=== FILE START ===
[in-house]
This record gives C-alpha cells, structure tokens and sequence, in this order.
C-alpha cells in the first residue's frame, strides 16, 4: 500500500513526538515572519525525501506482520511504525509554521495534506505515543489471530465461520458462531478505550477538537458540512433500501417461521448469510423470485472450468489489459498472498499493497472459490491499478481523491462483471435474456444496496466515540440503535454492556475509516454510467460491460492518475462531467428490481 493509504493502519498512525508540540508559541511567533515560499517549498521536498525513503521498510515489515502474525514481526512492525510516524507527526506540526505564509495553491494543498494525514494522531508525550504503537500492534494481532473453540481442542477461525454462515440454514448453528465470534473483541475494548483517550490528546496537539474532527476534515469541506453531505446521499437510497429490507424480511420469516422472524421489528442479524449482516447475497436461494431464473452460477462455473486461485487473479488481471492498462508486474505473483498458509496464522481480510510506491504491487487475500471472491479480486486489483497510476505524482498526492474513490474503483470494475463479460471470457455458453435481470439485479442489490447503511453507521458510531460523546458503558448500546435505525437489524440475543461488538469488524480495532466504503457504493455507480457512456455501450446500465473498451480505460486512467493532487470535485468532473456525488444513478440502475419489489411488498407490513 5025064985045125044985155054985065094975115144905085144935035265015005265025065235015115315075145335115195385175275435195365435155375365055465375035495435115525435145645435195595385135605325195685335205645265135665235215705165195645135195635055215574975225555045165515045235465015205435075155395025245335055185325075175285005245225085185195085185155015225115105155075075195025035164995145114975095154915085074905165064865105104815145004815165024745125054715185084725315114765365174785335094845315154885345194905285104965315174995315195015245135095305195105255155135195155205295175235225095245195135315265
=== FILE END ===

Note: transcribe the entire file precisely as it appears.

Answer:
[in-house]
This record gives C-alpha cells, structure tokens and sequence, in this order.
C-alpha cells in the first residue's frame, strides 16, 4: 500500500513526538515572519525525501506482520511504525509554521495534506505515543489471530465461520458462531478505550477538537458540512433500501417461521448469510423470485472450468489489459498472498499493497472459490491499478481523491462483471435474456444496496466515540440503535454492556475509516454510467460491460492518475462531467428490481 493509504493502519498512525508540540508559541511567533515560499517549498521536498525513503521498510515489515502474525514481526512492525510516524507527526506540526505564509495553491494543498494525514494522531508525550504503537500492534494481532473453540481442542477461525454462515440454514448453528465470534473483541475494548483517550490528546496537539474532527476534515469541506453531505446521499437510497429490507424480511420469516422472524421489528442479524449482516447475497436461494431464473452460477462455473486461485487473479488481471492498462508486474505473483498458509496464522481480510510506491504491487487475500471472491479480486486489483497510476505524482498526492474513490474503483470494475463479460471470457455458453435481470439485479442489490447503511453507521458510531460523546458503558448500546435505525437489524440475543461488538469488524480495532466504503457504493455507480457512456455501450446500465473498451480505460486512467493532487470535485468532473456525488444513478440502475419489489411488498407490513 5025064985045125044985155054985065094975115144905085144935035265015005265025065235015115315075145335115195385175275435195365435155375365055465375035495435115525435145645435195595385135605325195685335205645265135665235215705165195645135195635055215574975225555045165515045235465015205435075155395025245335055185325075175285005245225085185195085185155015225115105155075075195025035164995145114975095154915085074905165064865105104815145004815165024745125054715185084725315114765365174785335094845315154885345194905285104965315174995315195015245135095305195105255155135195155205295175235225095245195135315265